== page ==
Enys Men review: A surreal Cornish horror film that requires you to work

Enys Men is a real curio – a folk horror film with all the desperate mystery of a message in a bottle, or a garbled SOS call. It’s a film that demands some deciphering, viewers dropped in like detectives. A daunting task, maybe, but Enys Men is so rich with symbolism that there’s a real satisfaction to be gained from rifling through the clues. I wished only that I could get my own hands on it – to cut it up and rearrange it until something new blossomed in front of me.

It follows a woman, named only The Volunteer (Mary Woodvine), who is stationed on a remote outcrop (the film’s title is Cornish for “stone island”). Her sole task is to monitor the growth and condition of a patch of flowers. Time seems to bend around her. A radio broadcast mentions a monument erected half a century ago in May 1973, but The Volunteer’s notes are all dated to April of that year. She finds a piece of wreckage from a boat that’s yet to sink, and places it on her mantle. Her home crumbles into decay yet, in between scenes, seems to rebuild itself.

This reality is slippery. A seagull dips into the ocean with the sound of breaking glass. Rocks seem to sport human faces. The Volunteer begins to see figures, spectral only in the sense that we’ve been assured she’s alone on the island. She sees fishermen. Miners. An old lover. A girl who might really be her younger self. The radio talks of a monument erected as a symbol of collective grief for those lost at sea. Is The Volunteer being haunted by those who share that fate? Is The Volunteer herself one of the victims, a ghost retreading the path to her own annihilation?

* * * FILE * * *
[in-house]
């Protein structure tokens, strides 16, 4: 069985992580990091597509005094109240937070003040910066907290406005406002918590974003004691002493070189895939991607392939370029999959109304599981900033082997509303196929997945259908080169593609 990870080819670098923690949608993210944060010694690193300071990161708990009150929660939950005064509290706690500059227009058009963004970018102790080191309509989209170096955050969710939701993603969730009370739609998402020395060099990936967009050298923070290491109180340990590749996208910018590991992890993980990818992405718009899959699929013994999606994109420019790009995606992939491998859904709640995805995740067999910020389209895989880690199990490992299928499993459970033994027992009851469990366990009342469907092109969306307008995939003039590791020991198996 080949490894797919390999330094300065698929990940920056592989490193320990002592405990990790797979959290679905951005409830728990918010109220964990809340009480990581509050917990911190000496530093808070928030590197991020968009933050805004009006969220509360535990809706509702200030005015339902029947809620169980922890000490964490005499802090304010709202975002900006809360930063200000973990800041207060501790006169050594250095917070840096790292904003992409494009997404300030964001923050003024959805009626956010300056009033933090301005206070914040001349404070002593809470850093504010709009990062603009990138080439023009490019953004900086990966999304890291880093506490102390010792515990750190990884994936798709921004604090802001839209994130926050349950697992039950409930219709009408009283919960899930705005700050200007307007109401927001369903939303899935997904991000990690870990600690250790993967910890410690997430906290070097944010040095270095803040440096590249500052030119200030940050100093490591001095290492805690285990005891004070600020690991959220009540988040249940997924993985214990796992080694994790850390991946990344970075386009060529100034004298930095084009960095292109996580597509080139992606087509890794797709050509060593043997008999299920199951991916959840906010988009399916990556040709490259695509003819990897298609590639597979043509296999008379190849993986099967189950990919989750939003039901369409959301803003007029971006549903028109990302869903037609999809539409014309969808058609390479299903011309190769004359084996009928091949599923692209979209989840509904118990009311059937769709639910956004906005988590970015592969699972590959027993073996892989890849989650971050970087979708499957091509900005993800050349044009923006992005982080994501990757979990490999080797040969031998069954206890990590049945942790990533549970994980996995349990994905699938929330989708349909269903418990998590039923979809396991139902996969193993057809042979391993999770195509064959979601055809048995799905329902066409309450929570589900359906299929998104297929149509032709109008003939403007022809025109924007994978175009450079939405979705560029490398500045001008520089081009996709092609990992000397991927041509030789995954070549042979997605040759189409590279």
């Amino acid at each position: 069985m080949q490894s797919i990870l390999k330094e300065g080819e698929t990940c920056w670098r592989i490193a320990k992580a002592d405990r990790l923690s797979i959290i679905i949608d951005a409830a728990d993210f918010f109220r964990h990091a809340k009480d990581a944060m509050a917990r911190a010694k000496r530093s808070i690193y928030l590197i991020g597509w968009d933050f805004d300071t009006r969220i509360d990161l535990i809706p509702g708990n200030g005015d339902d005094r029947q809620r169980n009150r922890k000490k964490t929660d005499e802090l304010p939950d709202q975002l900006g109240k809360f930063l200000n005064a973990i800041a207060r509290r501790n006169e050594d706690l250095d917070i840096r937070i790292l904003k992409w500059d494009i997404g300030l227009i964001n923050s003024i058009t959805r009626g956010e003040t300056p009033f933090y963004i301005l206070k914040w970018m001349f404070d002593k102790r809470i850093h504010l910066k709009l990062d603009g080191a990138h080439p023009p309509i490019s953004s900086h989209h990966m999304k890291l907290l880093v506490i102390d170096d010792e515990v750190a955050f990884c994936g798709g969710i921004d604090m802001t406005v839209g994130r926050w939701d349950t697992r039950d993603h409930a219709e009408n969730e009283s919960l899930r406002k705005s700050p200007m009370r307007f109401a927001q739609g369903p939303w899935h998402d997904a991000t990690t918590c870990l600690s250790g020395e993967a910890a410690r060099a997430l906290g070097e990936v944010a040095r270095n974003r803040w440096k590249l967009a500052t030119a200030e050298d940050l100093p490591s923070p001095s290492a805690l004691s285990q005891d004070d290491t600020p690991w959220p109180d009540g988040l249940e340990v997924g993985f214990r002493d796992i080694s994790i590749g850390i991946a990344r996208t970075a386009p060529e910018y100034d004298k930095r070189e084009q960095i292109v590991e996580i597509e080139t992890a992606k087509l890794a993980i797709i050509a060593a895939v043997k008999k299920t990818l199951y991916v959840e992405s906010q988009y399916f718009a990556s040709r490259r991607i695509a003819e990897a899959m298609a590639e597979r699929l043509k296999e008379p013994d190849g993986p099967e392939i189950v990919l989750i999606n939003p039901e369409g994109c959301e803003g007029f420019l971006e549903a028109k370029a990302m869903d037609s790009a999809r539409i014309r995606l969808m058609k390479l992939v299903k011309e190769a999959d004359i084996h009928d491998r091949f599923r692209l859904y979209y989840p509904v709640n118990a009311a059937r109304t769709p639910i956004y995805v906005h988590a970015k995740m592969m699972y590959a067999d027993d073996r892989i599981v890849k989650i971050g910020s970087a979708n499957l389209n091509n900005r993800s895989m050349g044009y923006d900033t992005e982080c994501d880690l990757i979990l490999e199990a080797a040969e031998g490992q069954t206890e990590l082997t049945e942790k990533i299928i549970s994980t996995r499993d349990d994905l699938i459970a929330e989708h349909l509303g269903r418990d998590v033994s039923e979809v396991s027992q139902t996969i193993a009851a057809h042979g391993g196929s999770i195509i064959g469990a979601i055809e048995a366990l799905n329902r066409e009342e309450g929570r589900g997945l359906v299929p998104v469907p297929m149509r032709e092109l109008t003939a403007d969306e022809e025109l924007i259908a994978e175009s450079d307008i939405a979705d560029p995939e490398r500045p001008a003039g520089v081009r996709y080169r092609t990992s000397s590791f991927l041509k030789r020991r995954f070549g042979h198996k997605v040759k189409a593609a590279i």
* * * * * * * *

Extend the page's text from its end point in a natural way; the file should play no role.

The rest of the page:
Whatever the truth, there seems to be a deep, physical connection between the Cornish earth and its people – the Volunteer notes that lichen has started to grow on the flowers, only to lift up her shirt and see the same organism nestled alongside the scar on her belly.

Enys Men is directed by Mark Jenkin, who’s also responsible for its script, its editing, its cinematography, its sound, and its score. As with his previous film, 2019’s Bait – a portrait of gentrification on the Cornish coast – it’s shot on 16mm and uses sound added entirely in post-production. The overall effect has the scratchy but hyper-pigmented quality of dreams.

Cryptic as it might be, though, his follow-up is surprisingly embedded in traditional horror. The maidens in white that skip through The Volunteer’s line of sight seem eerie because we’ve been trained to see them that way, thanks to the heretical bloodlust depicted in Blood on Satan’s Claw (1971). The Volunteer’s red, plastic raincoat must undoubtedly be borrowed from Don’t Look Now (1973). Would Jenkin ever be tempted to play his hand in Hollywood? Maybe with an A24 joint, à la Midsommar (2019) or The Lighthouse (2019), but I highly doubt it. Like the lichen peppered across The Volunteer’s flesh, Cornwall is just too much a part of him.

Dir: Mark Jenkin. Starring: Mary Woodvine, Flo Crowe, John Woodvine, and Edward Rowe. 15, 90 minutes.

‘Enys Men’ is in cinemas from 13 January